If you’re new to PowerPoint or you’ve never made a PowerPoint presentation before, then you might be a little confused. While many people would painstakingly look for an option to insert a graph and try to figure things out by themselves, it is better to research these fundamental building blocks of PowerPoint presentations before jumping right in. In today’s article, we’ll be explaining how to make a simple graph in PowerPoint.

What is The Easiest Way to Make a Graph in PowerPoint 2013?

The easiest way to make a graph in PowerPoint is to click Insert from the Ribbon Toolbar and click Chart as shown in the the figure below.

Graph - Insert - Chart - FreePowerPointTemplates

It should automatically come up and ask you what type of chart you want to add.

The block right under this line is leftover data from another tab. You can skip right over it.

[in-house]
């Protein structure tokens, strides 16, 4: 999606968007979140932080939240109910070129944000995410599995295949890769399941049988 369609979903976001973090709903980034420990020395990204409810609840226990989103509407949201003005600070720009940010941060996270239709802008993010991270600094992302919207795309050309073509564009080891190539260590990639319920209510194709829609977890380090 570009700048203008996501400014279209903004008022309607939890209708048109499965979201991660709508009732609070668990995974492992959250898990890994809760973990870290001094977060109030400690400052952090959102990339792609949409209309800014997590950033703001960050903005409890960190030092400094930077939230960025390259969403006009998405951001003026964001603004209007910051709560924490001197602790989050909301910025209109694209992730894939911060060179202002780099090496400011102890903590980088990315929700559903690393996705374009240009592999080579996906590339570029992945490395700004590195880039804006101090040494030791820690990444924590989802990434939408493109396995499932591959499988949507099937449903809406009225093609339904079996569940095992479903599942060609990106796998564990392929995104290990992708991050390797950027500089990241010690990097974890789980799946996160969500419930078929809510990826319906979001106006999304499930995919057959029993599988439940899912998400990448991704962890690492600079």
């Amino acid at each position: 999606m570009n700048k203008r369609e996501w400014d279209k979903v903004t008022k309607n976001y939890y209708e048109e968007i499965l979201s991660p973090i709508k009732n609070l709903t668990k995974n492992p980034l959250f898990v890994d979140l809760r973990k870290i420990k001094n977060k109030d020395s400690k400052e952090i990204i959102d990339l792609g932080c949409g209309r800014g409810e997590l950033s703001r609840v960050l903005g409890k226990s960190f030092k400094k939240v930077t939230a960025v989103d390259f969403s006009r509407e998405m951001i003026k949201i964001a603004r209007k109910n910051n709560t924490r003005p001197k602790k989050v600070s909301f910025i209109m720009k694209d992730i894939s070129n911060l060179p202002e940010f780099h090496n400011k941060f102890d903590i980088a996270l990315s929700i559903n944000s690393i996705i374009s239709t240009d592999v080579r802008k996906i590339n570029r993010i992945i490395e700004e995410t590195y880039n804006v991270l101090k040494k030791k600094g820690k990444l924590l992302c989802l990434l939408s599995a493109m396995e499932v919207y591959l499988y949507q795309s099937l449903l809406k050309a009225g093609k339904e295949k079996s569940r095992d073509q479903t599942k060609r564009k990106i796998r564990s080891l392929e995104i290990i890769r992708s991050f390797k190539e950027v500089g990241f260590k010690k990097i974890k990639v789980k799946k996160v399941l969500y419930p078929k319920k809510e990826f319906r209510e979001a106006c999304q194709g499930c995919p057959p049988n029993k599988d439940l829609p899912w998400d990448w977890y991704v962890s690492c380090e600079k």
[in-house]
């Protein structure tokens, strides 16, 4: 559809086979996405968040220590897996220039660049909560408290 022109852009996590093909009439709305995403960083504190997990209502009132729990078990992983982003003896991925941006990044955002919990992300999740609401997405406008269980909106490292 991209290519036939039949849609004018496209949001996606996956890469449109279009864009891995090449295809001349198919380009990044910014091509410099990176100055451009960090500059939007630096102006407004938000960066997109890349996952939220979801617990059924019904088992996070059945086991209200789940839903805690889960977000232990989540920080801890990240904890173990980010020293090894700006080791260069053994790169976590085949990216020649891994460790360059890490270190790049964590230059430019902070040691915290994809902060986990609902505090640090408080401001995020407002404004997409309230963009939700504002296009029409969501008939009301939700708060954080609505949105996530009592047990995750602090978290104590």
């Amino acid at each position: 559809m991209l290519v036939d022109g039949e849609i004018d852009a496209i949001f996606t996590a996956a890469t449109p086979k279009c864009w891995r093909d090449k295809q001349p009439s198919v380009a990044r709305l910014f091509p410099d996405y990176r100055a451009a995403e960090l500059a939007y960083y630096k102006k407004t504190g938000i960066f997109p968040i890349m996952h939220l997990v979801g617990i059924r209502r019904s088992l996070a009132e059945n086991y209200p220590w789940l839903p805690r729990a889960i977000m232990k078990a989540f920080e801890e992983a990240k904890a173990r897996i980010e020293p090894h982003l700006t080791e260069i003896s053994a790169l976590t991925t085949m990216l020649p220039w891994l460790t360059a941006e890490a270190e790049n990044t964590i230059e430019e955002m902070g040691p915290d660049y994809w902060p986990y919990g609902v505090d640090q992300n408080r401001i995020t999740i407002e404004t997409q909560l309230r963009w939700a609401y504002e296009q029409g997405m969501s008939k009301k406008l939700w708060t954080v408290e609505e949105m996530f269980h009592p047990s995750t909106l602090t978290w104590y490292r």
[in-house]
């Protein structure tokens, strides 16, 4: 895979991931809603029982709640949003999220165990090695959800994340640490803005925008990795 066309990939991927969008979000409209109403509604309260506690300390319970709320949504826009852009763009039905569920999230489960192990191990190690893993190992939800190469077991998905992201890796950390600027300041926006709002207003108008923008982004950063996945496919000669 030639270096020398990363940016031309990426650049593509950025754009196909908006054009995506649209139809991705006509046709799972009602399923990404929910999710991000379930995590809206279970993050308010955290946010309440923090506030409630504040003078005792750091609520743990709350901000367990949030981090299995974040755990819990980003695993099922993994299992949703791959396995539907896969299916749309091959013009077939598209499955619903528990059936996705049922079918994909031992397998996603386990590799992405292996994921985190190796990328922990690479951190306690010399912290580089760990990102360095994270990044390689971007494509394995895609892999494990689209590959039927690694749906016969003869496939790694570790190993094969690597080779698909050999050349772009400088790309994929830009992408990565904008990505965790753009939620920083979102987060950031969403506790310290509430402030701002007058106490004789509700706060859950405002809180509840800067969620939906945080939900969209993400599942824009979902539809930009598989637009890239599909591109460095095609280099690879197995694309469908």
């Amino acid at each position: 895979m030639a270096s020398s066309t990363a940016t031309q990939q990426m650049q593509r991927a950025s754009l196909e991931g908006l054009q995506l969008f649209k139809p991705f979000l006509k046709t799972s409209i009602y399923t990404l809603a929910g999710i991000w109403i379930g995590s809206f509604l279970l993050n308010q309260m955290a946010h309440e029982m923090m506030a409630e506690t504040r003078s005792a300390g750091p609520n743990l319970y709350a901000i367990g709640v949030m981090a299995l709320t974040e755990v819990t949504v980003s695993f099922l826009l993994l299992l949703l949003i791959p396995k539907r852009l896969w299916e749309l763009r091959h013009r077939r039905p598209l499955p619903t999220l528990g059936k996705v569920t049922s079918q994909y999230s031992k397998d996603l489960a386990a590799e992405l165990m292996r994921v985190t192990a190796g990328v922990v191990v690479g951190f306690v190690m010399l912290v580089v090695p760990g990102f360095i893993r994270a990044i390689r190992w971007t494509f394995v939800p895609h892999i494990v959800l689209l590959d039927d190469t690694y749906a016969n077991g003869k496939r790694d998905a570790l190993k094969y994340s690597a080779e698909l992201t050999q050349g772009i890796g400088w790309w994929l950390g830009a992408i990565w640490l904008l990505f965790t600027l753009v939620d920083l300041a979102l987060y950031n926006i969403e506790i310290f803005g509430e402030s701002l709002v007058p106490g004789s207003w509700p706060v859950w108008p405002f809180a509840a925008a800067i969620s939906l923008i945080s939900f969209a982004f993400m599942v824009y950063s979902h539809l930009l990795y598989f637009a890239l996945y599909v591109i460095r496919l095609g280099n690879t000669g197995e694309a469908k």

Graph - Insert - Chart - 2 - FreePowerPointTemplates

We’re going to be selecting a simple column chart here, but you should choose the most suitable one for your data. Think about how you want people to see your data. There are many types of graphs in PowerPoint. Select one and click OK to continue.

How To Edit a Graph in PowerPoint?

If you’ve followed the above instructions, a graph should appear with an Excel table filled with default values. Graphs are implemented in PowerPoint using Excel. Change any value and click Enter to see the chart change accordingly. You can also add more data by typing it in or pasting it over from Excel.

If you want to add another column or row into the chart, you will need to re-size the blue chart area by clicking and dragging this blue box.

Graph - Insert - Chart - re size - 3 - FreePowerPointTemplates

(Click here to download the PowerPoint template in this example)

The process of making graphs has only changed a bit in different versions of PowerPoint. Most of these steps should be almost identical in other past and future versions of PowerPoint. Making graphs instead of showing a spreadsheet helps people visualize the data, but using correct graphs is also important. Click here to learn about what graph you should be using to show trends.